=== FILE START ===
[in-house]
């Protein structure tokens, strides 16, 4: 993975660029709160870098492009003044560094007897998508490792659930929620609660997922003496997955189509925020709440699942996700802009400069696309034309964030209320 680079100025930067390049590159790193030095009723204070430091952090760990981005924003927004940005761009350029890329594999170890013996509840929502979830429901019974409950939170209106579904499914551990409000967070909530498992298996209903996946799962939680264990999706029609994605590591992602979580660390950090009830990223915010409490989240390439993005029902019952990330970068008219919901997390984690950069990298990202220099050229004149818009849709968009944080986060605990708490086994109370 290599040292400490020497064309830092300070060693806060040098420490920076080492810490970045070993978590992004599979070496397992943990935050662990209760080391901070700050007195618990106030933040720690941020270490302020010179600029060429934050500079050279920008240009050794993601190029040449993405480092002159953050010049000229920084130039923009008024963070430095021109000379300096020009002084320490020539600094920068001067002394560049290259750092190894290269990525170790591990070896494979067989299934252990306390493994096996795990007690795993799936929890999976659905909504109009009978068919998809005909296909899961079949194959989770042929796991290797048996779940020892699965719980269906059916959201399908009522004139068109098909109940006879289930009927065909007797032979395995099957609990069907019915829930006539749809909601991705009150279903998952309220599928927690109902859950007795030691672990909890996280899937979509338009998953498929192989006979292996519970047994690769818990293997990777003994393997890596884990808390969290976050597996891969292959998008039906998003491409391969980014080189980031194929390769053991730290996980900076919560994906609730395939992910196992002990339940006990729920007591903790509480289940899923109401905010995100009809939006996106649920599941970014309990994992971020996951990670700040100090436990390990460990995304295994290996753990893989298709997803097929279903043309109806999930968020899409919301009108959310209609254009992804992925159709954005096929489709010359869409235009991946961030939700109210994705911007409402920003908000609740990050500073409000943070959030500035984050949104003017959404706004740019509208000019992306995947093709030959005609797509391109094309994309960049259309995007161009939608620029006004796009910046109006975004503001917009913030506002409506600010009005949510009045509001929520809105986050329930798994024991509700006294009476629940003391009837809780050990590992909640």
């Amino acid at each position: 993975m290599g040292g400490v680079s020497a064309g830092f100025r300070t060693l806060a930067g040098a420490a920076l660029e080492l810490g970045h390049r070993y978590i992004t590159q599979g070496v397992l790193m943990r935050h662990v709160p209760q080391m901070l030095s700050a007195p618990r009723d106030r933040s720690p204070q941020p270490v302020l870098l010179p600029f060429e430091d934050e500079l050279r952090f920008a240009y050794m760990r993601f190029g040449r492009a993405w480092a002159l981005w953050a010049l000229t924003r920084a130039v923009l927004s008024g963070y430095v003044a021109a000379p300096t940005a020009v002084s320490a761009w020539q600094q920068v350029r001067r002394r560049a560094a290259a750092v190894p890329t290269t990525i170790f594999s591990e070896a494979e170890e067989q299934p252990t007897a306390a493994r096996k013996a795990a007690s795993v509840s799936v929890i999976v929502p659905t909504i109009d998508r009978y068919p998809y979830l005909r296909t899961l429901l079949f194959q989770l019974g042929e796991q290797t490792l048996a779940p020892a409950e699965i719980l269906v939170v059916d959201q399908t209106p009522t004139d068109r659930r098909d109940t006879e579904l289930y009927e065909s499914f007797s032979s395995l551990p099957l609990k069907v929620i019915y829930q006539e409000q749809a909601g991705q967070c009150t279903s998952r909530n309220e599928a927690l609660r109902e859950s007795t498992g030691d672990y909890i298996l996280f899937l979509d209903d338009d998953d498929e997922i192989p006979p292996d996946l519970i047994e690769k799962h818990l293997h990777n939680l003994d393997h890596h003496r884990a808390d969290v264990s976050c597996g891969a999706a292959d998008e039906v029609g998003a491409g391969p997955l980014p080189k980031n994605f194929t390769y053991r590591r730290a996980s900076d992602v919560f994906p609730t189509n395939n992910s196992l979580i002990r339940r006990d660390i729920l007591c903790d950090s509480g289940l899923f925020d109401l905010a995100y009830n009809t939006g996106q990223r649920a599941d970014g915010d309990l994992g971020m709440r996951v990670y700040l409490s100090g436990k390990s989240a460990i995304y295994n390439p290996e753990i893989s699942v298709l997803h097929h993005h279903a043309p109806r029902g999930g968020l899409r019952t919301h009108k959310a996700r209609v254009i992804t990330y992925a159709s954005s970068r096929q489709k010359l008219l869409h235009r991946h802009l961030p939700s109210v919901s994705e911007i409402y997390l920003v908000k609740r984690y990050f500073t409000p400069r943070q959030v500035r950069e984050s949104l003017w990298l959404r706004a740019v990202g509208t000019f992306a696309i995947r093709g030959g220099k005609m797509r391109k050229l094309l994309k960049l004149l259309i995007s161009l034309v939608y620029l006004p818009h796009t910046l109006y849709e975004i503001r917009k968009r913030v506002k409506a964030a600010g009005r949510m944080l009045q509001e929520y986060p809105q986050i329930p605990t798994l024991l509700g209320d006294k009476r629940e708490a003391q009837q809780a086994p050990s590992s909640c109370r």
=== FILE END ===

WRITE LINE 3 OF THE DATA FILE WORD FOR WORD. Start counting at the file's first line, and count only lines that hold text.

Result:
């Amino acid at each position: 993975m290599g040292g400490v680079s020497a064309g830092f100025r300070t060693l806060a930067g040098a420490a920076l660029e080492l810490g970045h390049r070993y978590i992004t590159q599979g070496v397992l790193m943990r935050h662990v709160p209760q080391m901070l030095s700050a007195p618990r009723d106030r933040s720690p204070q941020p270490v302020l870098l010179p600029f060429e430091d934050e500079l050279r952090f920008a240009y050794m760990r993601f190029g040449r492009a993405w480092a002159l981005w953050a010049l000229t924003r920084a130039v923009l927004s008024g963070y430095v003044a021109a000379p300096t940005a020009v002084s320490a761009w020539q600094q920068v350029r001067r002394r560049a560094a290259a750092v190894p890329t290269t990525i170790f594999s591990e070896a494979e170890e067989q299934p252990t007897a306390a493994r096996k013996a795990a007690s795993v509840s799936v929890i999976v929502p659905t909504i109009d998508r009978y068919p998809y979830l005909r296909t899961l429901l079949f194959q989770l019974g042929e796991q290797t490792l048996a779940p020892a409950e699965i719980l269906v939170v059916d959201q399908t209106p009522t004139d068109r659930r098909d109940t006879e579904l289930y009927e065909s499914f007797s032979s395995l551990p099957l609990k069907v929620i019915y829930q006539e409000q749809a909601g991705q967070c009150t279903s998952r909530n309220e599928a927690l609660r109902e859950s007795t498992g030691d672990y909890i298996l996280f899937l979509d209903d338009d998953d498929e997922i192989p006979p292996d996946l519970i047994e690769k799962h818990l293997h990777n939680l003994d393997h890596h003496r884990a808390d969290v264990s976050c597996g891969a999706a292959d998008e039906v029609g998003a491409g391969p997955l980014p080189k980031n994605f194929t390769y053991r590591r730290a996980s900076d992602v919560f994906p609730t189509n395939n992910s196992l979580i002990r339940r006990d660390i729920l007591c903790d950090s509480g289940l899923f925020d109401l905010a995100y009830n009809t939006g996106q990223r649920a599941d970014g915010d309990l994992g971020m709440r996951v990670y700040l409490s100090g436990k390990s989240a460990i995304y295994n390439p290996e753990i893989s699942v298709l997803h097929h993005h279903a043309p109806r029902g999930g968020l899409r019952t919301h009108k959310a996700r209609v254009i992804t990330y992925a159709s954005s970068r096929q489709k010359l008219l869409h235009r991946h802009l961030p939700s109210v919901s994705e911007i409402y997390l920003v908000k609740r984690y990050f500073t409000p400069r943070q959030v500035r950069e984050s949104l003017w990298l959404r706004a740019v990202g509208t000019f992306a696309i995947r093709g030959g220099k005609m797509r391109k050229l094309l994309k960049l004149l259309i995007s161009l034309v939608y620029l006004p818009h796009t910046l109006y849709e975004i503001r917009k968009r913030v506002k409506a964030a600010g009005r949510m944080l009045q509001e929520y986060p809105q986050i329930p605990t798994l024991l509700g209320d006294k009476r629940e708490a003391q009837q809780a086994p050990s590992s909640c109370r």